Sex workers must be listened to in the review of the sex work law
Currently working sex workers in Ireland are central to the review of the law, says Kate McGrew, sex worker and director of the Sex Workers Alliance Ireland (SWAI). We are the experts in how this law has affected the health and safety of sex workers in Ireland. The voice of SWAI, the only frontline, sex worker-led organisation in Ireland, was largely excluded when this law was debated in 2017. This was unacceptable.
In response to enquiring about other organisations receiving government funding during the pandemic, the Department of Justice, under the previous Minister for Justice Charles Flanagan, refused SWAI explicitly for as long as we refer to all sex work not as gender-based violence but as an economic activity. Without help from the state, sex workers – already on the margins – were forced to risk their health by continuing to work for survival. SWAI was faced with doing the work of crowdfunding a hardship fund to successfully give small grants of €100 to over 150 female, male and trans sex workers in Ireland since the beginning of the pandemic to help flatten the curve.
SWAI exists to fight exploitation and to empower people in the sex industry via the labour rights other workers rely on and by removing stigma and criminal laws that have proven to leave sex workers with only illegal avenues, creating barriers to reporting crime and violence, and providing no viable alternatives to working.
We hope that the new Minister for Justice Helen McEntee, who was so active on the repeal of the 8th amendment, remembers how it is essential to centre those with lived experience when discussing the law that affects their lives. Bodily autonomy is not just about abortion and we are the next in line to see the effect of a more progressive, caring Ireland who is moving away from its dark past.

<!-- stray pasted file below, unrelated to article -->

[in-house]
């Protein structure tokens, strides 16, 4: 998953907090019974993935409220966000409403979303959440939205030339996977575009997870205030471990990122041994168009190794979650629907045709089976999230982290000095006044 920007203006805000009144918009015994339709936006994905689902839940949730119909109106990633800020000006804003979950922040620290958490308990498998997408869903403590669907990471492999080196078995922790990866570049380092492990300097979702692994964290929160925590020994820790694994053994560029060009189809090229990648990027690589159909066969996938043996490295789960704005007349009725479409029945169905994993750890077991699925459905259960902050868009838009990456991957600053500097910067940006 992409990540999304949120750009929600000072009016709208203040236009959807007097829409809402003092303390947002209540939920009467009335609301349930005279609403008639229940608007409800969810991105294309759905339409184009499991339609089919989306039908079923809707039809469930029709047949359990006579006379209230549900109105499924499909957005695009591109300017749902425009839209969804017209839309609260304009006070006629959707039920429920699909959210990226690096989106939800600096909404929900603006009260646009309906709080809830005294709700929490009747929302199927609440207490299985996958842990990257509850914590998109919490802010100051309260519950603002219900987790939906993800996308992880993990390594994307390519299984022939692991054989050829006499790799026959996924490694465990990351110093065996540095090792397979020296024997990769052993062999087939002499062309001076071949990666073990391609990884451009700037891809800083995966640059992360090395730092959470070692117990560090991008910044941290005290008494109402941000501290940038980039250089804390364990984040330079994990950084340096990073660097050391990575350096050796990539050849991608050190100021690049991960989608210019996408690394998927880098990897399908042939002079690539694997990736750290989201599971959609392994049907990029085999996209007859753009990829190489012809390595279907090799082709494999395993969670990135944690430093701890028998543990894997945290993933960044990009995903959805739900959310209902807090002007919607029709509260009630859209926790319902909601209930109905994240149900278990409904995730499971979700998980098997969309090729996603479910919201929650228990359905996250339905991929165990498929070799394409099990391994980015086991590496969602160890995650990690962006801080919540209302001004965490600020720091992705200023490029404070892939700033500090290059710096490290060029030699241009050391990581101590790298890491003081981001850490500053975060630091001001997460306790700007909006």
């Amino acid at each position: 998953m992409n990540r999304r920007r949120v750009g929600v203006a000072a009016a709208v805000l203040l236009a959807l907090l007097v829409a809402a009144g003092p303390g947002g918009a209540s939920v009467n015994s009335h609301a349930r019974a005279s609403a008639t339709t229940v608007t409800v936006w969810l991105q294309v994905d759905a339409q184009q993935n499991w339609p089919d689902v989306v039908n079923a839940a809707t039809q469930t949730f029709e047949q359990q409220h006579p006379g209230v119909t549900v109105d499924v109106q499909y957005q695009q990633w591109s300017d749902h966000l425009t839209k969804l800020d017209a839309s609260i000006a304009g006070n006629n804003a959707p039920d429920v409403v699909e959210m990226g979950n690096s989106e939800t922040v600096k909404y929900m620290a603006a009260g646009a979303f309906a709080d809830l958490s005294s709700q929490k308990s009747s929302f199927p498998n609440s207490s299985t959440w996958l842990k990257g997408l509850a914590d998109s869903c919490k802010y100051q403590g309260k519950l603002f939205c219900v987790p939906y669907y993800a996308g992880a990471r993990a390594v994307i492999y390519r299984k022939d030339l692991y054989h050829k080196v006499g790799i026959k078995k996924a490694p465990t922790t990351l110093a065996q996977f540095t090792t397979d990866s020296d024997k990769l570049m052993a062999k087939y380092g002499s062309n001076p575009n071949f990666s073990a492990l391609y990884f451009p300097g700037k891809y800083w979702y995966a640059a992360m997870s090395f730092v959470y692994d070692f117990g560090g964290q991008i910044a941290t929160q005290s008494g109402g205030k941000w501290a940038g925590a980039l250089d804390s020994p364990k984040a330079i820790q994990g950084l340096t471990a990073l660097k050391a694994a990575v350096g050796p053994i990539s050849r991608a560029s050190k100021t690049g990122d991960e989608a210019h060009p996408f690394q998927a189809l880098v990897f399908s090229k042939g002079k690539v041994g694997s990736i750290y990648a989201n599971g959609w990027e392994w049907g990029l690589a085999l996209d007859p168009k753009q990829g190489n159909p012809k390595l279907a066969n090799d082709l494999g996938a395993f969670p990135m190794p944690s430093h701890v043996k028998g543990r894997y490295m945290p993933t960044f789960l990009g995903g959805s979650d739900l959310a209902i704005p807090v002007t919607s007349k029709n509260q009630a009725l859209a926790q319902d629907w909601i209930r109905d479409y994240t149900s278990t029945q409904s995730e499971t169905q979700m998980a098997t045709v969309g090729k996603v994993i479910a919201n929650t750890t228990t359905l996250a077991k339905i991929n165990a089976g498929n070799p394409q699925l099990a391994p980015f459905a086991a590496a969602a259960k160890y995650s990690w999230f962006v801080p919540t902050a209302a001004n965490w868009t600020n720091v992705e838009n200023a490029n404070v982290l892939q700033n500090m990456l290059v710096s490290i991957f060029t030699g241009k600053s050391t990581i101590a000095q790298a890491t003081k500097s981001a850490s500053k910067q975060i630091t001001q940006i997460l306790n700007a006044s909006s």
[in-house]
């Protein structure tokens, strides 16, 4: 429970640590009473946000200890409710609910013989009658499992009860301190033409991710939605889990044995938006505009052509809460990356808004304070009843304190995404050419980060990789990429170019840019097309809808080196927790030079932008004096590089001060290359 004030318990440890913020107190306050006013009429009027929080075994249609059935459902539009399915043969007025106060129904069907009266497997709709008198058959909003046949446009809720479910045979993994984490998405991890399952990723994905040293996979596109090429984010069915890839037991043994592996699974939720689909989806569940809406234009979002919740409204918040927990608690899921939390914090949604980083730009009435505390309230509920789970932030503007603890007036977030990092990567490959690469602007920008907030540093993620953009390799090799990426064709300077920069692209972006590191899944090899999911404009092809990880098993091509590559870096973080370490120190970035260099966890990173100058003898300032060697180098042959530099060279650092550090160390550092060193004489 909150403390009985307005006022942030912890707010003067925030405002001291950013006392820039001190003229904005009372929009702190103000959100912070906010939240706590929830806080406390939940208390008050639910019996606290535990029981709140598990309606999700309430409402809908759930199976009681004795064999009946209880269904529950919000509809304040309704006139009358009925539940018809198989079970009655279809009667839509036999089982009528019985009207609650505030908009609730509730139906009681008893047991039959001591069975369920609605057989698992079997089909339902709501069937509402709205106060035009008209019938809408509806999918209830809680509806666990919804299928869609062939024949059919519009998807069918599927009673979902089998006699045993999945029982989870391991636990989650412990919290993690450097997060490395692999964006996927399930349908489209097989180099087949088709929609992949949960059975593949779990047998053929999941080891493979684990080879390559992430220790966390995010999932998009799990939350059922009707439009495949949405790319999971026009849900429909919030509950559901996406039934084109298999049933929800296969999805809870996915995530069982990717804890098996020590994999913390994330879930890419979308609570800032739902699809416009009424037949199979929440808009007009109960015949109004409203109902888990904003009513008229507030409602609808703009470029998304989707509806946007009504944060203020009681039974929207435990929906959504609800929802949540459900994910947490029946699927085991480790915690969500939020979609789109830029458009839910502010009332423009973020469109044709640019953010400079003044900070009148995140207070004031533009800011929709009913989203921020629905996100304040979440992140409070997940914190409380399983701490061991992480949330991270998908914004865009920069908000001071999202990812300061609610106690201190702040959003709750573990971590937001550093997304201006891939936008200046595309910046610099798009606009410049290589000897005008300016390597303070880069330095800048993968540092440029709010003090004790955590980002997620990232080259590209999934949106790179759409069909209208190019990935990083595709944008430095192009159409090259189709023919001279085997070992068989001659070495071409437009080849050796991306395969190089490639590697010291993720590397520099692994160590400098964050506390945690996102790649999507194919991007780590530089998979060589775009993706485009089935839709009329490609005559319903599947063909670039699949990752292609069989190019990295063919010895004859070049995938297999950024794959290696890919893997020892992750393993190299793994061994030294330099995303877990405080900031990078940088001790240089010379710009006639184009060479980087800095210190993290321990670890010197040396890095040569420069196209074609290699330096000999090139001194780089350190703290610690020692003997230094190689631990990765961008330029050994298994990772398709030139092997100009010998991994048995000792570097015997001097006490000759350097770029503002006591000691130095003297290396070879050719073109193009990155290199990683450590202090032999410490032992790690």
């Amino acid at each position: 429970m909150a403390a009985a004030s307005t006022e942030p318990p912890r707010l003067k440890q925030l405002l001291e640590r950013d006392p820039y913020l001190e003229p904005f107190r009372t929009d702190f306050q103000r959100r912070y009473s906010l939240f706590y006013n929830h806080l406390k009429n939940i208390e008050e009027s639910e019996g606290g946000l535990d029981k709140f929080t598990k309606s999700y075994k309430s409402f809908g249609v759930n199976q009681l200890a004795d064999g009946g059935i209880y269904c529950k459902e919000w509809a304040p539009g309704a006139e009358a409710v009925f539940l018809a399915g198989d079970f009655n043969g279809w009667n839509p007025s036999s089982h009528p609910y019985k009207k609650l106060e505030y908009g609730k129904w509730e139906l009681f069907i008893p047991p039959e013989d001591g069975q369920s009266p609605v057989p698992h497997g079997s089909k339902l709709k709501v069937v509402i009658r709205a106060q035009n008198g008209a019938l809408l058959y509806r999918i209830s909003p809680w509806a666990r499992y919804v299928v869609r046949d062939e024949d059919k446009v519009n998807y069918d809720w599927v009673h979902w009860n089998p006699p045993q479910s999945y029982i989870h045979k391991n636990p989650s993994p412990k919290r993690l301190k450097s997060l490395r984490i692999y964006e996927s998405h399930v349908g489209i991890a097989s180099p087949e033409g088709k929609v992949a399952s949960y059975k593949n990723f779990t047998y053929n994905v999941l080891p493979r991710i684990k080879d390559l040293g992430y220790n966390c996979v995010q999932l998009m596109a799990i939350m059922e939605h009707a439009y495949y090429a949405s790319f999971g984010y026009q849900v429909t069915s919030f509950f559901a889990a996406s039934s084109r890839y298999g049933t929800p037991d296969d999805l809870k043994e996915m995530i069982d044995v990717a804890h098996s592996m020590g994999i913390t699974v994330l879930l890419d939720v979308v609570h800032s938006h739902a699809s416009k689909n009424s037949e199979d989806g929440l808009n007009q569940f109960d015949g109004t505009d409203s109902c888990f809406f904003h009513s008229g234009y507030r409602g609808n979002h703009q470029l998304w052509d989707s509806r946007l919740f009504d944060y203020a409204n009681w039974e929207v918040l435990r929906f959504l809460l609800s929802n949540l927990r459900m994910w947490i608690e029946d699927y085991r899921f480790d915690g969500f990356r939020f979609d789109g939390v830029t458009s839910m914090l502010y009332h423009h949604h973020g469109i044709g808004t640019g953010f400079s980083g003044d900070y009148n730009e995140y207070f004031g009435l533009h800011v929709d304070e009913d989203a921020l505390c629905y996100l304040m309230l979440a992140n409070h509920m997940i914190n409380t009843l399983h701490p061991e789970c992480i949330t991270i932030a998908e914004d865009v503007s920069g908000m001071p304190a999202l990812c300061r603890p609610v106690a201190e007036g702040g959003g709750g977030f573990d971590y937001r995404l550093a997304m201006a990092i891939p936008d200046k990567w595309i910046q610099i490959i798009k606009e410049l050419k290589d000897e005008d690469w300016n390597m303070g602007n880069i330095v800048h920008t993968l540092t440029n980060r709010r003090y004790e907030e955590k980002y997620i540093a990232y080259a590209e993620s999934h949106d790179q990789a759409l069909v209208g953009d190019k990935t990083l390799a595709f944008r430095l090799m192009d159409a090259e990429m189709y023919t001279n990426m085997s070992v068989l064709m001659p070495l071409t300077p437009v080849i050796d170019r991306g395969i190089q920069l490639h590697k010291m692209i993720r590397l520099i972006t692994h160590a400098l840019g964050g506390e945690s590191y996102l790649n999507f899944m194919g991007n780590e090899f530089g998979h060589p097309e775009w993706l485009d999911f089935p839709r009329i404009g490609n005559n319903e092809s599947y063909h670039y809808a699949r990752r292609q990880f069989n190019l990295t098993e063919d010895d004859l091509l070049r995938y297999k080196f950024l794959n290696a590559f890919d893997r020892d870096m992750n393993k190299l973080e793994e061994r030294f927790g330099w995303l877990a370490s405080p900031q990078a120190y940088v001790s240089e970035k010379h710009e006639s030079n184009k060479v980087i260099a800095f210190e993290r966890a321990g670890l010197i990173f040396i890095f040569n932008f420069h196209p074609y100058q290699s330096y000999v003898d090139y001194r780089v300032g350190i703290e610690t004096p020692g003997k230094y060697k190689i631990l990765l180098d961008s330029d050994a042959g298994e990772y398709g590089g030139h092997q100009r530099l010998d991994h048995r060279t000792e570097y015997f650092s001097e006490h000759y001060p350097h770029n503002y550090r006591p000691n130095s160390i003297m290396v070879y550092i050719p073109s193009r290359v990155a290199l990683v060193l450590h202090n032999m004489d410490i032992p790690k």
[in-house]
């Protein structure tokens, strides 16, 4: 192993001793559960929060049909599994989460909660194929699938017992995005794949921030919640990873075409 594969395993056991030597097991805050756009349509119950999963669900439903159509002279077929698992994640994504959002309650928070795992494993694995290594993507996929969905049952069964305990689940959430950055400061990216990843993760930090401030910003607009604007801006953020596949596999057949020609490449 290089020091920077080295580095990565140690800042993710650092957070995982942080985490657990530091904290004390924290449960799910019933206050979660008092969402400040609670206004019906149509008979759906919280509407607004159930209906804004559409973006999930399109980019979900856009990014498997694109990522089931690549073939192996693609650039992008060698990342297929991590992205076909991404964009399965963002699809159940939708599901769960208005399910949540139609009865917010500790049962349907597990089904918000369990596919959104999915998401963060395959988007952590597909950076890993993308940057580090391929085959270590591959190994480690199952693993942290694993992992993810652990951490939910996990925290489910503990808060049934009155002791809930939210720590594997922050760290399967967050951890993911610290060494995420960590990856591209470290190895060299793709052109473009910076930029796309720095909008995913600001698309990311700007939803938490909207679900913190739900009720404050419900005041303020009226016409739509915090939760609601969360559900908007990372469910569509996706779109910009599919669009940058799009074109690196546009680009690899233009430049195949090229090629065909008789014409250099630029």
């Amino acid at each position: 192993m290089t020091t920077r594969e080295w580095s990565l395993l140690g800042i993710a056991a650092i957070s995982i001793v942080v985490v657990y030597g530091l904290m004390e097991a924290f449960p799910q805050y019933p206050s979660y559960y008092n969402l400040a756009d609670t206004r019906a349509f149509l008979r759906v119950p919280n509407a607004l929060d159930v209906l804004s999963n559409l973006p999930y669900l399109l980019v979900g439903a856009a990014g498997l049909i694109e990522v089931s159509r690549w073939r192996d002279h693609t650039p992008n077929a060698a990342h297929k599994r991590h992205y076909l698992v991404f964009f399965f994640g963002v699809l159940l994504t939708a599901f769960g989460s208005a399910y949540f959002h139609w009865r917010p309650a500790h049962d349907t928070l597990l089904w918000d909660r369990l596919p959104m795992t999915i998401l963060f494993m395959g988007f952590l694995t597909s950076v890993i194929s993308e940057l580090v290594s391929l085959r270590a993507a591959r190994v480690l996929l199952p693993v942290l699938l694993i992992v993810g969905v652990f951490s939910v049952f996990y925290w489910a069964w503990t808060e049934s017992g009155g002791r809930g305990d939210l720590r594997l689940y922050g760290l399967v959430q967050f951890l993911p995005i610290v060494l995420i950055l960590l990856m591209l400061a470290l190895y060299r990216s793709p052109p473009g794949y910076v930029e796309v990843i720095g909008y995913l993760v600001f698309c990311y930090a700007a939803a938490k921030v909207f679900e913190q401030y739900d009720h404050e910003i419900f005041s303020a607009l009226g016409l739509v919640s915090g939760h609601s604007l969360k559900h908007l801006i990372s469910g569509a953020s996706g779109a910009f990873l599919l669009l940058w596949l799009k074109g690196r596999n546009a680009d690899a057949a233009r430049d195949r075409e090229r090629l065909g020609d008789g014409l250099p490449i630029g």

We welcome that the review will focus on the impact the law has had on the health and wellbeing of currently working sex workers. We do not speak over sex workers, we ARE sex workers and we know that this law has failed in its ambitions.
The review will also focus on how the law has achieved and not achieved its aims. It has succeeded in prosecuting young migrant sex workers working together for safety. It has failed to lead to the arrests of traffickers. It has succeeded in increasing violence against sex workers by 92%. It has failed to decrease the number of people sex work. Its has succeeded distancing sex workers from supports including Gardai. It has failed to increase sex workers trust in the Gardaí, there was a near 20% decrease in workers who wished their reports of crime or violence would be passed on to Gardai. It has not made Ireland a safer place for sex workers. It has failed.
We welcome the news that Maura Butler has been appointed to oversee the review of the Sexual Offences Law (2017). We note her many years of experience in the legal field, her academic record and her clear commitment to equality. We also note that she has been chair of the National Women’s Council of Ireland (NWCI) and their representative at the European Women’s Lobby (EWL). Both of these organisations have a strong stance against sex work and SWAI has been refused membership of the NWCI for 3 years, an unacceptable exclusion of a key population of vulnerable women.
Government policy should be based on outcomes, not morality. We need to get real about sex work in Ireland and work towards a law that means that sex workers are safe, as healthy as they can be and have laws that protect us. We welcome the review of this law and the opportunity to finally be heard.